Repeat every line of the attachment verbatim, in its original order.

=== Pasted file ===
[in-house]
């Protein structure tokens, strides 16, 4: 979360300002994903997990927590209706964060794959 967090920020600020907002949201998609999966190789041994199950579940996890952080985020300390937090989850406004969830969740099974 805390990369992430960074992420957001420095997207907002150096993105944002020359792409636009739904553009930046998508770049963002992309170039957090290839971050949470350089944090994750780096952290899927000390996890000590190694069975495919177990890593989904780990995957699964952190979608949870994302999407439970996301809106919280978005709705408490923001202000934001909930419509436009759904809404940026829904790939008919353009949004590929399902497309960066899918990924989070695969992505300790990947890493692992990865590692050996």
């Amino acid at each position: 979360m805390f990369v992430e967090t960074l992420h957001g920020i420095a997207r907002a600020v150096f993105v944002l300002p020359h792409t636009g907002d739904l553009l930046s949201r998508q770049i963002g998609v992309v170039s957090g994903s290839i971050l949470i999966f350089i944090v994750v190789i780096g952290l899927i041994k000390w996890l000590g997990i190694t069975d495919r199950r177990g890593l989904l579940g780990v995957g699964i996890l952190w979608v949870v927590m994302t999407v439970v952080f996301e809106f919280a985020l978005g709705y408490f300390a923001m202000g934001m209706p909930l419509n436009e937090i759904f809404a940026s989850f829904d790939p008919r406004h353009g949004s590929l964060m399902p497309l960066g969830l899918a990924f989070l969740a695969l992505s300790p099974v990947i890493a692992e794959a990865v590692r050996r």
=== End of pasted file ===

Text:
[in-house]
């Protein structure tokens, strides 16, 4: 979360300002994903997990927590209706964060794959 967090920020600020907002949201998609999966190789041994199950579940996890952080985020300390937090989850406004969830969740099974 805390990369992430960074992420957001420095997207907002150096993105944002020359792409636009739904553009930046998508770049963002992309170039957090290839971050949470350089944090994750780096952290899927000390996890000590190694069975495919177990890593989904780990995957699964952190979608949870994302999407439970996301809106919280978005709705408490923001202000934001909930419509436009759904809404940026829904790939008919353009949004590929399902497309960066899918990924989070695969992505300790990947890493692992990865590692050996």
């Amino acid at each position: 979360m805390f990369v992430e967090t960074l992420h957001g920020i420095a997207r907002a600020v150096f993105v944002l300002p020359h792409t636009g907002d739904l553009l930046s949201r998508q770049i963002g998609v992309v170039s957090g994903s290839i971050l949470i999966f350089i944090v994750v190789i780096g952290l899927i041994k000390w996890l000590g997990i190694t069975d495919r199950r177990g890593l989904l579940g780990v995957g699964i996890l952190w979608v949870v927590m994302t999407v439970v952080f996301e809106f919280a985020l978005g709705y408490f300390a923001m202000g934001m209706p909930l419509n436009e937090i759904f809404a940026s989850f829904d790939p008919r406004h353009g949004s590929l964060m399902p497309l960066g969830l899918a990924f989070l969740a695969l992505s300790p099974v990947i890493a692992e794959a990865v590692r050996r």